Grammatically correct song titles

As professional communicators, we endeavor to get the right messages to the right audiences in the best manner possible. That can often mean switching between more formal language used in press releases, presentations, white papers and speeches, to informal language used in advertising and social media.

guitarist-191147_1280While we certainly adhere to the Associated Press Stylebook for most of our formal communications, we recognize that grammar guidelines are more relaxed in other instances to more closely resemble how people talk.

Imagine, if you will, that all song titles had to be grammatically correct. While that would certainly appease grammar purists, it runs the risk of diminishing the artists’ expression and authenticity.

Just for fun, I came up with a list of grammatically correct song titles. Take a look and see if you don’t agree that something is lost in the translation, especially if you try to sing these out loud (warning: do so at your own risk).

Around Here – Counting Crows
Baby, I Want You – Bread
Baby Has Back – Sir Mix A Lot
Come On, Feel the Noise – Quiet Riot
Don’t Come Around Here Any More – Tom Petty and the Heartbreakers
Flagpole Sitter – Harvey Danger
Give Me Some Loving – Spencer Davis Group
Give Me Three Steps – Lynyrd Skynyrd
(I Can’t Get Any) Satisfaction – Rolling Stones, and Otis Redding
He Isn’t Heavy, He’s My Brother – The Hollies
Holler Back Girl – Gwen Stefanie
Hot in Here – Nelly
I’m Going to Be (500 Miles) – The Proclaimers
I’m Not Too Proud to Beg – The Temptations
In The Club – 50 Cent
Isn’t That a Shame? – Fats Domino
Isn’t That Peculiar? – Marvin Gaye
It Doesn’t Mean a Thing (If It Doesn’t Have that Swing) – Duke Ellington
It Isn’t Me, Babe – Bob Dylan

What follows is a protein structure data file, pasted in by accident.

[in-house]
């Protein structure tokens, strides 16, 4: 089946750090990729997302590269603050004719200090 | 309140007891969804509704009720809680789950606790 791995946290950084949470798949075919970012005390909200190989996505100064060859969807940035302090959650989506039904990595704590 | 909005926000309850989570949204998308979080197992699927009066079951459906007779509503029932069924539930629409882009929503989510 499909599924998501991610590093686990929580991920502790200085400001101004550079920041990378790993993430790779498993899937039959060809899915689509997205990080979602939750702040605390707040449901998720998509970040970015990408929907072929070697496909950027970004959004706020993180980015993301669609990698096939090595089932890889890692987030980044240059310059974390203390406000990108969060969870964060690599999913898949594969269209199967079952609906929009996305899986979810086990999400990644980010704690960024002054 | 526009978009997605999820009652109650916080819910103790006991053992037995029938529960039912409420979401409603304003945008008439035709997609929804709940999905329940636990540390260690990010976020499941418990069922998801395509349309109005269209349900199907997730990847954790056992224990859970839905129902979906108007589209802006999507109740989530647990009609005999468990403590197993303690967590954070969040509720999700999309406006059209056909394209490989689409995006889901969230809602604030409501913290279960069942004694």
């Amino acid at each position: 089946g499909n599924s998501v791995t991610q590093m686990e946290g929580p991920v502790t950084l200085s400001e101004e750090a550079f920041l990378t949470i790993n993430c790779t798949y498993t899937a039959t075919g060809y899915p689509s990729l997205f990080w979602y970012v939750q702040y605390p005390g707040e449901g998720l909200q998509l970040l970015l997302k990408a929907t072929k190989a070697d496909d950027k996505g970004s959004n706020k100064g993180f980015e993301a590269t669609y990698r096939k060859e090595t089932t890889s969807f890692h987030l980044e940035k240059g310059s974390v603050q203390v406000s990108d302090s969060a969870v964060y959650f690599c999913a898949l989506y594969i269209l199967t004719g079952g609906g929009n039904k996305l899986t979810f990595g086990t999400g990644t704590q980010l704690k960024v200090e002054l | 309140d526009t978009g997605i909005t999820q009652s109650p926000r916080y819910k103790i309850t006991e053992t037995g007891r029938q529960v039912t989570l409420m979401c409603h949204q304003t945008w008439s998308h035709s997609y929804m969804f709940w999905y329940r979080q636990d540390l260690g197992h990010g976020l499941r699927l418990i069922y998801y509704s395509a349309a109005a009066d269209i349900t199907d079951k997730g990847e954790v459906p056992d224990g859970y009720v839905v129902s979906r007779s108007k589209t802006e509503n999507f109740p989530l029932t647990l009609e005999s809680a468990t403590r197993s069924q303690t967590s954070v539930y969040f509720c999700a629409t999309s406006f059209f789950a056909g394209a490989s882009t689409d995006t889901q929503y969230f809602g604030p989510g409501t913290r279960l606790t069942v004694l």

I’ve Got You, Babe – Sonny and Cher
I’ve Got You (I Feel Good) – James Brown
I Want to Be a Cowboy – Boys Don’t Cry
I Want to Be Sedated – The Ramones
I Would Die for You – Prince
More Money, More Problems – Notorious B.I.G.
Nothing Compares to You – Sinead O’Connor, and Prince
Only Want to Be With You – Hootie and the Blowfish
Rock and Roll Isn’t Noise Pollution – AC/DC
Rhythm is Going to Get You – Gloria Estefan
Since You’ve Been Gone – Kelly Clarkson
Thank You (For Letting Me Be Myself Again) – Sly and the Family Stone (Look up the actual song title to see what it really says)
The Future is So Bright, I’ve Got to Wear Shades – Timbuk 3
There Isn’t Any Sunshine – Bill Withers
There Isn’t Any Woman (Like the One I Have) – Four Tops
Tough Enough – Fabulous Thunderbirds
Undone – The Guess Who (No, that’s not how they spell it)
Want to Be Starting Something – Michael Jackson
We’ve Got the Beat – The Go Go’s
Whom Do You Love? – George Thorogood
You Can’t Touch This – MC Hammer
You’ll Accompany Me – Bob Seger
You Ought to Know – Alanis Morissette
You Plus Your Hand – Pink

I have to admit, I slightly enjoyed inserting commas and question marks in song titles that needed them. But I’m willing to let it go and just appreciate the music.

So, what grammatically correct song titles can you think of?

Author: Glenn Gillen, APR
Glenn Gillen is our Senior Account Manager.

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